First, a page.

Evidence of mind-body connections suggests vast malleability vis-à-vis modifiable lifestyle factors. Among people affected by Parkinson’s disease (PD), more inclusive clinical interventions need to be adopted, such that non-motor complications are flipped on its head. An area even less studied is the effects of grief. Due to the compounding nature of a global crisis (COVID-19), clinical interventions for treatments of grief as a way of moderating dementia symptoms in PD are needed now more than ever. How are the environment, COVID-19, Parkinson’s and grief all intricately connected?
The environment shapes our brain. Grief reshapes our brain. COVID-19 is reshaping our environment. According to principal study author Kühn, “brain plasticity supports the assumption that the environment can shape brain structure and function.” Most notably is the effect of the environment on the amygdala. With a healthy functioning amygdala, part of the limbic system and the specific region responsible for emotion regulation, grievers are able to navigate, find and assign meaning in loss episodes. For people with PD, there is an estimated 20% atrophy of their amygdala. How might one’s experience with PD shift positively if fitness and health practitioners allow space for breaching current and residual grief episodes?
Perhaps a starting point could be an inclusion of the Brief Grief Questionnaire (BGQ) in the intake assessment interview. Rather than a standalone instrument, to be completed by the participant prior to meeting, the 5-item screening tool should be delivered in an interview format. Often, grief is underreported, socially and culturally unrecognized and thus untreated. Grief is the antithesis of mind-body homeostasis. Although the BGQ has been developed for measuring and screening for complicated grief, the instrument holds strong reliability and discriminant validity. Complicated grief occurs when the mourning process is interrupted and frozen in the mind-body matrix. Future crisis, as COVID-19 is for some, can possibly unfreeze previous grief episodes and catapult one into the middle of a large body of frigid waters, with no life-saving measures in sight. The BGQ can serve as a life preserver. Participants are prompted to assign a value of “not at all, “somewhat”, or “a lot” to each question. One such question asks:
How much are you having images or thoughts of _____ when he/she/they died or other thoughts about the death that bother you?
Self-reported levels of anxiety are much higher among people diagnosed with PD as compared with their non-PD counterparts, when matched for age, gender, race and socio-economic status. Could it be that anxiety associated with loss and separation in the human need to fulfill attachments, then results in systemic overload and is diagnosed as dementia in PD? The concept of “possible selves” can be used as a template for informing the grieving of the possible selves that one imagined and may never live once diagnosed.
Intake assessments that account for previous life losses, as well as the potential exacerbating loss effects of a PD diagnosis aim to take into account the whole person. Practitioners who fail to contextualize a person’s diagnosis within one’s lived history of losses is systematically failing a PD survivor. It is imperative to adopt a grief lens when working with people experiencing dementia symptoms of PD. Further, we can see where Horchschild’s concept of “feeling rules” dictates the lack of grief that surrounds a diagnosis.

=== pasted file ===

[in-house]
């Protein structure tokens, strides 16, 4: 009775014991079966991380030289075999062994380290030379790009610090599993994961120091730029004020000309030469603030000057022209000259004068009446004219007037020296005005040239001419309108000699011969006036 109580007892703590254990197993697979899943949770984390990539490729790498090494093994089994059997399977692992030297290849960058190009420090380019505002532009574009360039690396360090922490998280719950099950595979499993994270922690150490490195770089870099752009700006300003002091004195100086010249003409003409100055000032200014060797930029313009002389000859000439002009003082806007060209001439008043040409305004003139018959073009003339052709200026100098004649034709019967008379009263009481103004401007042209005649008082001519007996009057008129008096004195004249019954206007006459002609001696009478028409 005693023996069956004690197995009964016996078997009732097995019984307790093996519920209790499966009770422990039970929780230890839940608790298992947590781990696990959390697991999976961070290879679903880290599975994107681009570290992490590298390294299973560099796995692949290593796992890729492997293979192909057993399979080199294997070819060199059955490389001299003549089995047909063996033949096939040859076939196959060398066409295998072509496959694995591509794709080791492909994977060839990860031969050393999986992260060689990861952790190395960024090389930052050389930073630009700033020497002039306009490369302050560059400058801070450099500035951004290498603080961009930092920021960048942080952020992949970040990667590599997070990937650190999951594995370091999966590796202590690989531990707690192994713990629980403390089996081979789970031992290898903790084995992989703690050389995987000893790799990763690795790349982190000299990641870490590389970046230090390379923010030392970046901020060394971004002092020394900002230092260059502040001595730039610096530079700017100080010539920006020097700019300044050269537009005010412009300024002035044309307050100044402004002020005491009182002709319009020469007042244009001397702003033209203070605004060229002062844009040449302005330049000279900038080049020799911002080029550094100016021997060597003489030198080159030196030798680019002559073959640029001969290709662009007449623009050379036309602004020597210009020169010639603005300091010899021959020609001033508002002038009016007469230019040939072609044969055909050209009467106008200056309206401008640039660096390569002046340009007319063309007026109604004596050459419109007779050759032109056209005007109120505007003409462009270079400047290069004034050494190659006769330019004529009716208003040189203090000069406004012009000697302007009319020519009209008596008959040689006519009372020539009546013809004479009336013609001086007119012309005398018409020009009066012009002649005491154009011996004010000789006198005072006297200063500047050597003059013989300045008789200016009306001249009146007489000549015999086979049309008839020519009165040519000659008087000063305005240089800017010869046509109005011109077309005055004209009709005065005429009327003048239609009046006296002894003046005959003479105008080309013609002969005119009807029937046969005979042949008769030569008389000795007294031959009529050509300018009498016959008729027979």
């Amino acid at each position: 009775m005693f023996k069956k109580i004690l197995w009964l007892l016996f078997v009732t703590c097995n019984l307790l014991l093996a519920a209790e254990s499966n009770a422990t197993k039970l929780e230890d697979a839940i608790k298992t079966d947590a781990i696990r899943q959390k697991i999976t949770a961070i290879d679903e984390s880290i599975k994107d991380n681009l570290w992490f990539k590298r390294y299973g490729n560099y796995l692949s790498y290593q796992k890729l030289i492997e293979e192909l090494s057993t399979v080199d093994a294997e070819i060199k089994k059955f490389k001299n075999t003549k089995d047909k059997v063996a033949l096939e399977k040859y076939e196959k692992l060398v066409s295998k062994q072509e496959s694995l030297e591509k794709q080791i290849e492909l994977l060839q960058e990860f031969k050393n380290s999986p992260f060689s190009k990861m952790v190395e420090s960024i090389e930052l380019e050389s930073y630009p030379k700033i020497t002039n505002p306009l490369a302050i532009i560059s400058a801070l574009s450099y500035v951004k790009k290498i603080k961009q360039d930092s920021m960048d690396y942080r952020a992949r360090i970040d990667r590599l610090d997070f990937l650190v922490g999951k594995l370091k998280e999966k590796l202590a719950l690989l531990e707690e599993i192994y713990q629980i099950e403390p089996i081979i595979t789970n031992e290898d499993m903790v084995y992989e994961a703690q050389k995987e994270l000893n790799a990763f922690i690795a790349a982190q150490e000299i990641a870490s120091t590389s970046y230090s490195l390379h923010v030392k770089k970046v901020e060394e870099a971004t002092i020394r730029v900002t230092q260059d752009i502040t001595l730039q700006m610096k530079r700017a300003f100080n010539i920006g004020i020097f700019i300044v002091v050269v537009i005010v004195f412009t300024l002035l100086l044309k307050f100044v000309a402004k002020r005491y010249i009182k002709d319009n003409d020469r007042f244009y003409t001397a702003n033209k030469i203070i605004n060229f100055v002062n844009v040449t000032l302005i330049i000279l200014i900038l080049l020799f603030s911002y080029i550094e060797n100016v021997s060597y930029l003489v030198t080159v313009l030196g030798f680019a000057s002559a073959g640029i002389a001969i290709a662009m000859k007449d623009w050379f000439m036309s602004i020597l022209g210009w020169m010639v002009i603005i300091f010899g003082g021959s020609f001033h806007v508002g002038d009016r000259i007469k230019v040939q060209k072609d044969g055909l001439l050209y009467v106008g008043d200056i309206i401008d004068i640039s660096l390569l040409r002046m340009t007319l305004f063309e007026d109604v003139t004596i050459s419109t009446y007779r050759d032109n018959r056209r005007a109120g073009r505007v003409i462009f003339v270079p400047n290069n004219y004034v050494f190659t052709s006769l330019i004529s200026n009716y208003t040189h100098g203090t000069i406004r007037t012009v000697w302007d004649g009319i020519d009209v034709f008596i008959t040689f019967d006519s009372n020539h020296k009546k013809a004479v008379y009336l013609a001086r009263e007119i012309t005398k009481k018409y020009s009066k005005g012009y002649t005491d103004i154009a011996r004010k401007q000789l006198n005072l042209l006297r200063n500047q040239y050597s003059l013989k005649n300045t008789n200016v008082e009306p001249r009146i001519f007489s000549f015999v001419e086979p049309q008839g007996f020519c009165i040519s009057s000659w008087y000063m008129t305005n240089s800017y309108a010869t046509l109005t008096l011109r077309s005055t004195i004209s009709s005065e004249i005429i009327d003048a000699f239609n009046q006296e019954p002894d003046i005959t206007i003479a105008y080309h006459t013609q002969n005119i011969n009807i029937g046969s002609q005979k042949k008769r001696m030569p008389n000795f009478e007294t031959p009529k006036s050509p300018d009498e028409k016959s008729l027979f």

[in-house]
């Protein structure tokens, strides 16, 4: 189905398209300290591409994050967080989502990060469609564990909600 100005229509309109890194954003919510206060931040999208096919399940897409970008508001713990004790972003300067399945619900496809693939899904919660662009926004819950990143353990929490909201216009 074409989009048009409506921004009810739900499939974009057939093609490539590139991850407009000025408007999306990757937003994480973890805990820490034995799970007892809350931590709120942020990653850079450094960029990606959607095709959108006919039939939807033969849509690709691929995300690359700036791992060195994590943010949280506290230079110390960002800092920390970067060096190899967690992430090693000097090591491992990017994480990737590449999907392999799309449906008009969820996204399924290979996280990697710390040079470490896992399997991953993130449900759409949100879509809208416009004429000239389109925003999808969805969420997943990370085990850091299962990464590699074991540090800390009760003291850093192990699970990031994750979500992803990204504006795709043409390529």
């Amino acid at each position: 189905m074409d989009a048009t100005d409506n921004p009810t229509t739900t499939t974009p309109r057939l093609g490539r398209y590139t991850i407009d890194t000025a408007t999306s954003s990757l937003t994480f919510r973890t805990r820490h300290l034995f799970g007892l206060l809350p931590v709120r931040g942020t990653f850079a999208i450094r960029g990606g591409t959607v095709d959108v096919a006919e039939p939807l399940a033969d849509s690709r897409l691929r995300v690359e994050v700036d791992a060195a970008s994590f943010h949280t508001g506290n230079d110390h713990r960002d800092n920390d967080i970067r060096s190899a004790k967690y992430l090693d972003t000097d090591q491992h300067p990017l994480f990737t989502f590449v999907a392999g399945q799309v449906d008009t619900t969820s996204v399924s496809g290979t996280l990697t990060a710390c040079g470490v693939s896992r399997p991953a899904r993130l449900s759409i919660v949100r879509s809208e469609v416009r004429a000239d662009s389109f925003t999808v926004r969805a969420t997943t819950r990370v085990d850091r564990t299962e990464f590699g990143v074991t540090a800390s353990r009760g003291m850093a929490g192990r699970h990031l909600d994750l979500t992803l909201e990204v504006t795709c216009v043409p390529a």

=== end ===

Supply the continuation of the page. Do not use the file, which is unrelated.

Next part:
Additionally, exercise programs should consider opportunities for stimulating somatosensory recruitment, which has been suggested to mediate mild cognitive emotional deficits with respect to regulation of the amygdala. Nociception, proprioception, touch and temperature can be assessed in a clear and simple method of inquiry: “How comfortable are you?” Asking this throughout a strength training regimen allows participants to develop new neural pathways that may circumnavigate previously laid and now deteriorating pathways. Could it be that the symptom of dementia in PD is less about the disease and more an outcome of current treatments?
Answering this question is actually less important than considering incorporating the BGQ into your training practices. It’s absurd to think any practicing health and fitness professional is not committed to social justice. In a culture that already denies death, we can play a pivotal role in shifting the dementia divide. Kenneth Doka, Professor Emeritus at the Graduate School of The College of New Rochelle and Senior Consultant to the Hospice Foundation of America offers guidance on adopting a holistic systems approach to life-threatening illness diagnosis. He outlines tasks that can be considered by fitness professionals when supporting participants diagnosed with PD – after first learning their stage: acute, chronic, terminal. Although each task may vary in actualized form depending upon each participant and a professional’s background, three general areas to consider are: ventilating feelings and fears; preserving, redefining self-concept; and examining and maximizing health and lifestyle. Physical activities can be utilized as a vehicle for addressing these areas. One caveat, is that professionals should always operate within their areas of expertise and when appropriate, refer to other professionals.
As you contemplate the responsibility you have in assessing the whole person, consider incorporating novel approaches that value, expose and decomplicate one’s grief – past, present and future. Validating participants grief episodes today, may lead to a more just society tomorrow.